Franklin Chang served as a rifleman in the Marines during the Korean War. Born to a Chinese immigrant father and a Chinese-American mother in the San Francisco Bay Area, Chang did not speak any Chinese and attended an American school. In his youth in the Depression era, his family briefly moved to China then returned to the U.S. after the start of the second war between China and Japan.
Chang enlisted in the Marine Corps in 1950, then soon deployed with the 1st Marine Division to Korea with five other Chinese American Marines. In a time when Chinese Americans often faced discrimination, Chang’s commander initially refused to send him or others to the front line. However, his persistence won out, and he told the commander: “No sir, we are going to go up and join our companies.”
During his service, Chang fought in the mountains and manned observation posts that were attacked daily near the front line. While he was fearless on the battlefield, he talked about his fear of friendly fire and for being mistaken a communist because of his face and Marine gear.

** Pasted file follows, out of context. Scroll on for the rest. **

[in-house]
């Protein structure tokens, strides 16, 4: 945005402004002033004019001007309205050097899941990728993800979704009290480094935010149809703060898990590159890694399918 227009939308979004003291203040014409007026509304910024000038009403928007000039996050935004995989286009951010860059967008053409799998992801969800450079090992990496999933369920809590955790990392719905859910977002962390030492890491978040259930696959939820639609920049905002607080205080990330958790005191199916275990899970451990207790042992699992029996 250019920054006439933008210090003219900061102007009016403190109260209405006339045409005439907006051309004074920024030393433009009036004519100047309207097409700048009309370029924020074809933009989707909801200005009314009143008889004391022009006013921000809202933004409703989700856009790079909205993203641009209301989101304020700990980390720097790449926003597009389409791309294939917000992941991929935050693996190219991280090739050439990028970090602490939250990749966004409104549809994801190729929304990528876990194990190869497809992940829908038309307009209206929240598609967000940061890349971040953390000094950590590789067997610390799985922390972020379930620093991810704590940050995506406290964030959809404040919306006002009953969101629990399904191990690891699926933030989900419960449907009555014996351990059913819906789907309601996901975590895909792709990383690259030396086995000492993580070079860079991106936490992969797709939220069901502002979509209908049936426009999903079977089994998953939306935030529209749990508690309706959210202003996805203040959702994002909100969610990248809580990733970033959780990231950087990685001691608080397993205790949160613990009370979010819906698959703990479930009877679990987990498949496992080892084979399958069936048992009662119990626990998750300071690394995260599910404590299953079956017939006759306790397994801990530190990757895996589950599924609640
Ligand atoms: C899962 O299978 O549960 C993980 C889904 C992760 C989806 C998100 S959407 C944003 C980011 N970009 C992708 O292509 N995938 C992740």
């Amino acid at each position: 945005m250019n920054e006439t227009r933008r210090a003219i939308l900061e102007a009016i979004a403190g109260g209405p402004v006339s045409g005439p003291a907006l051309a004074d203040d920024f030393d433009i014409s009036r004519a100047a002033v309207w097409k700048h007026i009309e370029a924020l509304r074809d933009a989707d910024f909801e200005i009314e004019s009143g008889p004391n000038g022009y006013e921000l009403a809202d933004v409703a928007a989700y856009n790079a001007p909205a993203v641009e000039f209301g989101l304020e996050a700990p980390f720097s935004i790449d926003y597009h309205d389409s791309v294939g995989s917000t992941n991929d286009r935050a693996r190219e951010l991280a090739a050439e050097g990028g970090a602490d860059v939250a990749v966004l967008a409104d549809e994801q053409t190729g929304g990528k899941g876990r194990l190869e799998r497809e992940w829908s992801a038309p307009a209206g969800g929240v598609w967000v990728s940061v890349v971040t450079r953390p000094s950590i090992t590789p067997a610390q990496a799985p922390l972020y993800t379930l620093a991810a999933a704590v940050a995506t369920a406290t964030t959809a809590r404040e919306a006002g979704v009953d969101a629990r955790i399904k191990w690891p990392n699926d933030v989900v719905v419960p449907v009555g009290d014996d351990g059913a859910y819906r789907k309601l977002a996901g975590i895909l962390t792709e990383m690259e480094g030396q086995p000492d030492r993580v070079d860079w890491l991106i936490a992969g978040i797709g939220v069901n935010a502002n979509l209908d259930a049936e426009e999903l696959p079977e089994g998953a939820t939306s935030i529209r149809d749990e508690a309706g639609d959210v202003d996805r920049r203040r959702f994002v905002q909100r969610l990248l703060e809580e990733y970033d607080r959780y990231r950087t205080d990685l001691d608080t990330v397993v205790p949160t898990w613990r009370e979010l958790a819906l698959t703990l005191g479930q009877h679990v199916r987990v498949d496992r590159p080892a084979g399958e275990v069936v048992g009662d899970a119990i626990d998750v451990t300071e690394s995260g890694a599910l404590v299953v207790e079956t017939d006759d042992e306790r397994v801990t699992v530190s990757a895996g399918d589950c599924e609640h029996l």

The enemy, often poorly equipped, dressed themselves in uniforms taken from Americans who perished in battle. On patrol, Chang walked ahead, warning his Marines to shoot to the side if they saw him drop. The identity challenge even extended to the rear as the Chinese American Marines were at times confused for the Korean Service Corps members – civilians who wore U.S. uniforms and served the Marines by carrying food and ammunition.
“They used to try to kick me out of the chow line,” he told Stripes, earlier this year. He defended himself with fluent English that surprised many people.
Chang’s final post was overlooking the village of Panmunjom in Korea, where an armistice was signed on July 27, 1953. He recalled watching trucks arriving from North Korea or leaving South Korea for meetings in Quonset huts and the bare exchange in those meetings. “They just sat at the tables and looked at each other for 15 to 20 minutes and left. They never really talked. The United Nations had won the war already.”
Among the five other Chinese American Marines he served with, Chang at 87 is the last one still alive. We honor his service.
Portions of this story were sourced from Stripes, linked above.
Writer: Ryan Pan
Editor: Elissa Tatum
Fact Checker: Ormina Naveed, Raphael Romea
Graphics: Brandi Muñoz